TY - JOUR

T1 - A short nonalgorithmic proof of the containers theorem for hypergraphs

AU - Bernshteyn, Anton

AU - Delcourt, Michelle

AU - Towsner, Henry

AU - Tserunyan, Anush

N1 - Publisher Copyright:
© 2019 American Mathematical Society.

PY - 2018

Y1 - 2018

N2 - Recently the breakthrough method of hypergraph containers, developed independently by Balogh, Morris, and Samotij [J. Amer. Math. Soc. 28 (2015), pp. 669–709] as well as Saxton and Thomason [Invent. Math. 201 (2015), pp. 925–992], has been used to study sparse random analogs of a variety of classical problems from combinatorics and number theory. The previously known proofs of the containers theorem use the so-called scythe algorithm—an iterative procedure that runs through the vertices of the hypergraph. (Saxton and Thomason [Combin. Probab. Comput. 25 (2016), pp. 448–459] have also proposed an alternative, randomized construction in the case of simple hyper-graphs.) Here we present the first known deterministic proof of the containers theorem that is not algorithmic, i.e., it does not involve an iterative process. Our proof is less than four pages long while being entirely self-contained and conceptually transparent. Although our proof is completely elementary, it was inspired by considering hypergraphs in the setting of nonstandard analysis, where there is a notion of dimension capturing the logarithmic rate of growth of finite sets. Before presenting the proof in full detail, we include a one page informal outline that refers to this notion of dimension and summarizes the essence of the argument.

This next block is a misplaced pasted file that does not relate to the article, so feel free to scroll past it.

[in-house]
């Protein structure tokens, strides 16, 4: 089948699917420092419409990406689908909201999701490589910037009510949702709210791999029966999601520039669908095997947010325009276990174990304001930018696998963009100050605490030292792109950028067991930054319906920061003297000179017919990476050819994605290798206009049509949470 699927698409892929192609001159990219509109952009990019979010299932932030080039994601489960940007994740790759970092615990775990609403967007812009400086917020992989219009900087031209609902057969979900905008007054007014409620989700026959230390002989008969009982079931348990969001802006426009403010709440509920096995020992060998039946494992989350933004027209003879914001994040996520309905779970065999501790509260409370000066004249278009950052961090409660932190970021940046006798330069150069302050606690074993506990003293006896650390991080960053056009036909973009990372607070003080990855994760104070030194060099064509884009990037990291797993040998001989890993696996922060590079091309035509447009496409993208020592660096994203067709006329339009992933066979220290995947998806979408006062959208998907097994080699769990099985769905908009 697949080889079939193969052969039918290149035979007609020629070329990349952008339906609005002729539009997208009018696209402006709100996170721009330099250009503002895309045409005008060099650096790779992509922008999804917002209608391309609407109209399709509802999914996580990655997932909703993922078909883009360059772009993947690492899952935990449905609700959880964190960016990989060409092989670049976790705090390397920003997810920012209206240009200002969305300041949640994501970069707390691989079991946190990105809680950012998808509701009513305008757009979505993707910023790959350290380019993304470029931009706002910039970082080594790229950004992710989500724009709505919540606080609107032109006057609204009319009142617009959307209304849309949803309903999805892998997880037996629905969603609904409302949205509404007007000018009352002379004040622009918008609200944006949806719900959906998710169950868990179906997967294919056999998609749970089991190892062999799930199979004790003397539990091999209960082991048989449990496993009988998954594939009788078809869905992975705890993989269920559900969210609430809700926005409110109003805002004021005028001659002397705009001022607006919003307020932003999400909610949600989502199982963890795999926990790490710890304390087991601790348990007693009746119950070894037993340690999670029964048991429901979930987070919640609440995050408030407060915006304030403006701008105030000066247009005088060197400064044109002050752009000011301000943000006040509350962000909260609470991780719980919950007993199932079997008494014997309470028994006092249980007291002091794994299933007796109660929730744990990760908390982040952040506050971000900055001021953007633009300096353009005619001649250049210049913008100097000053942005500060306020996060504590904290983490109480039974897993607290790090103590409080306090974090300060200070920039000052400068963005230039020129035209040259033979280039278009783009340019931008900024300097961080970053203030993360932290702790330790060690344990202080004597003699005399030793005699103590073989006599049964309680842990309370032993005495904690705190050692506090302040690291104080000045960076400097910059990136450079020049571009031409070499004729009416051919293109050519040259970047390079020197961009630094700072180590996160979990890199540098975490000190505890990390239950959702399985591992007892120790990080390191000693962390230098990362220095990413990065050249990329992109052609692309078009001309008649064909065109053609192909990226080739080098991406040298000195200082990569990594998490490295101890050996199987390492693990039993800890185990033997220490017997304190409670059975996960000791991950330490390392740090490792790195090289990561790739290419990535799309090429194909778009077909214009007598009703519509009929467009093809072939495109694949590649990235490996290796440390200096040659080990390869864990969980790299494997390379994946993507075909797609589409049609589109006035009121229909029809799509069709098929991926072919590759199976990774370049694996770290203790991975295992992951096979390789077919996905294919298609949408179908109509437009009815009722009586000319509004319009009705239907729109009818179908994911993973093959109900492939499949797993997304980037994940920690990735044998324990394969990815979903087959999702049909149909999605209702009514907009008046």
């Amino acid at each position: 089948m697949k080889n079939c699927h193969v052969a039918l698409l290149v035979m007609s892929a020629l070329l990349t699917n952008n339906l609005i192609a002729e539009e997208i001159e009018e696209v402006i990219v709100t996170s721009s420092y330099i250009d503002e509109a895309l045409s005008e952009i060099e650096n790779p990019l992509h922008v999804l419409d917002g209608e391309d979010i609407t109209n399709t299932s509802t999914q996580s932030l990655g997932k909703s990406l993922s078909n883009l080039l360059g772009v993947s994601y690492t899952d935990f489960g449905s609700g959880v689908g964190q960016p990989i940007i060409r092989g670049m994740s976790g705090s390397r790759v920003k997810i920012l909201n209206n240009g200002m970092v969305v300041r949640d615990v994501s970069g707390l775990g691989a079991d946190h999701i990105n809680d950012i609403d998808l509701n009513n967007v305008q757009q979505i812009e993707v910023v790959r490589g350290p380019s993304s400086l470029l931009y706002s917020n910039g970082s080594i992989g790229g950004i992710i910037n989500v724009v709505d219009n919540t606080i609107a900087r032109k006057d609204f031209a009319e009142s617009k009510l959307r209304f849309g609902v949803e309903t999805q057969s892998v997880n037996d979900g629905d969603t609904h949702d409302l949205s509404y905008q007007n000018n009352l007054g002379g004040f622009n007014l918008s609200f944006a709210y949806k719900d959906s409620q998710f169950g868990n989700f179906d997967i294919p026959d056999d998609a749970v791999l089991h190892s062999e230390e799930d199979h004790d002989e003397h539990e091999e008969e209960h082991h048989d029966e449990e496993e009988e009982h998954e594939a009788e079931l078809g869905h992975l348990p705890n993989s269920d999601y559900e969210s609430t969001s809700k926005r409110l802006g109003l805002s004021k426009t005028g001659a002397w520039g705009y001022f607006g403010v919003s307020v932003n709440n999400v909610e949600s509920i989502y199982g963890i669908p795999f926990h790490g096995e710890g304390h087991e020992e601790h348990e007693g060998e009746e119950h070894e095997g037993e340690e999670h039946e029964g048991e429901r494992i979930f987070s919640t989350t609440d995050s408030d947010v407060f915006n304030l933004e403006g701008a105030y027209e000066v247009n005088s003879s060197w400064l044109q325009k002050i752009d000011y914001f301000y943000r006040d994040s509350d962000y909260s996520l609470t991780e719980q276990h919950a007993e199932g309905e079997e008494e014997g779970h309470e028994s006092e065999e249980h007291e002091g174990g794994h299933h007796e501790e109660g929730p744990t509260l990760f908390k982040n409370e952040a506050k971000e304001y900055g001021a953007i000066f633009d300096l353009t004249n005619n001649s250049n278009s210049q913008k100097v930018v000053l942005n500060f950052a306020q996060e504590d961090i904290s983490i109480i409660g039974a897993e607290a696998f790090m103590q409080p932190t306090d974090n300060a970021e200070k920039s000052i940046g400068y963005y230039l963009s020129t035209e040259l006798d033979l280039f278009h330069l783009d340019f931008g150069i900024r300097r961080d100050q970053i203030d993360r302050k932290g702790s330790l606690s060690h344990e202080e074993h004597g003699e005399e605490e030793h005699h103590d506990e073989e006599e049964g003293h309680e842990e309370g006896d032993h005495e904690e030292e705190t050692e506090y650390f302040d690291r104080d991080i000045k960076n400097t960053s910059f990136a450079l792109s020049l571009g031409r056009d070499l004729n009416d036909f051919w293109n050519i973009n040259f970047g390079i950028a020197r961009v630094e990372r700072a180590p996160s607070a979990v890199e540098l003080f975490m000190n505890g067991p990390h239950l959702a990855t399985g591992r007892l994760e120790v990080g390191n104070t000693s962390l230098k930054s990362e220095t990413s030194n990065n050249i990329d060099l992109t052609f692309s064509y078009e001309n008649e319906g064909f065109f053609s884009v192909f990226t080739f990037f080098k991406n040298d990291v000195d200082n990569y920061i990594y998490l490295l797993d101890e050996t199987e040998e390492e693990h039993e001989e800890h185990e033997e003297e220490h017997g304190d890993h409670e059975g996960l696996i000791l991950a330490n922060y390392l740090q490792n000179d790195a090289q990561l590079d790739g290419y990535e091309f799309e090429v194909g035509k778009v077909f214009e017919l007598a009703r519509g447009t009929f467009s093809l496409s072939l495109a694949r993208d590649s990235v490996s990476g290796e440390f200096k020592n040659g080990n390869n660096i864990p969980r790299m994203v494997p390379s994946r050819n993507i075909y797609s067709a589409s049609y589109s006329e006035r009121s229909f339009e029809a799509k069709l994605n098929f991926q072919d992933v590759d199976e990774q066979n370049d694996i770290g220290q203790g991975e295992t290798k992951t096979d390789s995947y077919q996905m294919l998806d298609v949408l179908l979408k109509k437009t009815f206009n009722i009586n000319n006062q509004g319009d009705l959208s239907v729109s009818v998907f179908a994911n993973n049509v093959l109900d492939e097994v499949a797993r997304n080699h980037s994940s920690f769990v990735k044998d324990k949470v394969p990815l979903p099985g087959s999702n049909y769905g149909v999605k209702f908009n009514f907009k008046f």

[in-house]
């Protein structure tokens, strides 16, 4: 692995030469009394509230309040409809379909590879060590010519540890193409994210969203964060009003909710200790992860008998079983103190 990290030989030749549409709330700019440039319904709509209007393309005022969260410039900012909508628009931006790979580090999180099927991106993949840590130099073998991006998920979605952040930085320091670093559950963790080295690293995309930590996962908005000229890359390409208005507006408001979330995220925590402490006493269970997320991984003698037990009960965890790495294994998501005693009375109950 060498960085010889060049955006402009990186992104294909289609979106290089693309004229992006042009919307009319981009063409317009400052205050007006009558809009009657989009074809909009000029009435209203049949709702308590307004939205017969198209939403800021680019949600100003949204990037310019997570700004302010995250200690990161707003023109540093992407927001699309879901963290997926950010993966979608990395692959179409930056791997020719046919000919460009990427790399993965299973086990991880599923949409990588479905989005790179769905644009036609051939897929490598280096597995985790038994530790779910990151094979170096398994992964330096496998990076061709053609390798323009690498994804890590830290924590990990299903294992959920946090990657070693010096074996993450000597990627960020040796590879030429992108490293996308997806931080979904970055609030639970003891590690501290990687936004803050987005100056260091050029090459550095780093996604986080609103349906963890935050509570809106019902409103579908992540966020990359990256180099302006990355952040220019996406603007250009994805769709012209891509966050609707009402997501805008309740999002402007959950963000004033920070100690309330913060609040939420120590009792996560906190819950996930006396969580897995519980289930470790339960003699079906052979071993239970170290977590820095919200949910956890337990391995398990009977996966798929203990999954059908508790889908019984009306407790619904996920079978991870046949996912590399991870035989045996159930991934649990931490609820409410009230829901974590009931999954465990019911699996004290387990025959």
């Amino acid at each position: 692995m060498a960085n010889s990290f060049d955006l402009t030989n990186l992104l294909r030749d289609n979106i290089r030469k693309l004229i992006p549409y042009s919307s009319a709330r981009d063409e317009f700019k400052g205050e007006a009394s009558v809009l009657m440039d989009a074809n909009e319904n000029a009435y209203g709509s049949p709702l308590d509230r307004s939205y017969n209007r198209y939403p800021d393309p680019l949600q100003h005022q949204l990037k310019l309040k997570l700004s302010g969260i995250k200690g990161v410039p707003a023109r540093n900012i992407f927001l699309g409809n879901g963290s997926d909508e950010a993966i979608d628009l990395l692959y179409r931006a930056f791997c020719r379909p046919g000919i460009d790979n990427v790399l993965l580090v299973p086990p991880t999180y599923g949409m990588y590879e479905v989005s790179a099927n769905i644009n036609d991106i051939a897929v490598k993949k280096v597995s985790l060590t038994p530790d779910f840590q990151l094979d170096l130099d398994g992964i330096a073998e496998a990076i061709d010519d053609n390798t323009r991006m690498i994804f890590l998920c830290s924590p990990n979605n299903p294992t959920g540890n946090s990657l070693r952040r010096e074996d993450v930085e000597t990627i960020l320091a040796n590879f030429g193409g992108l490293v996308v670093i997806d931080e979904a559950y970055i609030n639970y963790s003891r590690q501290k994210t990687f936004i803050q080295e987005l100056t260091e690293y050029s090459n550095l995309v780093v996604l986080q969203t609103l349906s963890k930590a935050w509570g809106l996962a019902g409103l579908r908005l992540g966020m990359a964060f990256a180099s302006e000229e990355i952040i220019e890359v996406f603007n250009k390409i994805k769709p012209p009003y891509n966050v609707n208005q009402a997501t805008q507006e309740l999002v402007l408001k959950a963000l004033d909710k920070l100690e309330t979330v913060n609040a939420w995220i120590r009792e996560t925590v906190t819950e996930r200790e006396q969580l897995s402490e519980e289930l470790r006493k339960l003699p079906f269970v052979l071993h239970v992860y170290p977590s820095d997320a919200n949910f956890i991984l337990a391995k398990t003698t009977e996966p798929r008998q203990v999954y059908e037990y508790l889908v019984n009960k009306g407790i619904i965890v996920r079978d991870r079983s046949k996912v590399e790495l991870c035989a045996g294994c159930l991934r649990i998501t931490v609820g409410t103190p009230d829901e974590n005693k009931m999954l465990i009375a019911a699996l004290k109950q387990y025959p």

AB - Recently the breakthrough method of hypergraph containers, developed independently by Balogh, Morris, and Samotij [J. Amer. Math. Soc. 28 (2015), pp. 669–709] as well as Saxton and Thomason [Invent. Math. 201 (2015), pp. 925–992], has been used to study sparse random analogs of a variety of classical problems from combinatorics and number theory. The previously known proofs of the containers theorem use the so-called scythe algorithm—an iterative procedure that runs through the vertices of the hypergraph. (Saxton and Thomason [Combin. Probab. Comput. 25 (2016), pp. 448–459] have also proposed an alternative, randomized construction in the case of simple hyper-graphs.) Here we present the first known deterministic proof of the containers theorem that is not algorithmic, i.e., it does not involve an iterative process. Our proof is less than four pages long while being entirely self-contained and conceptually transparent. Although our proof is completely elementary, it was inspired by considering hypergraphs in the setting of nonstandard analysis, where there is a notion of dimension capturing the logarithmic rate of growth of finite sets. Before presenting the proof in full detail, we include a one page informal outline that refers to this notion of dimension and summarizes the essence of the argument.

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U2 - 10.1090/proc/14368

DO - 10.1090/proc/14368

M3 - Article

AN - SCOPUS:85062024040

SN - 0002-9939

VL - 147

SP - 1739

EP - 1749

JO - Proceedings of the American Mathematical Society

JF - Proceedings of the American Mathematical Society

IS - 4

ER -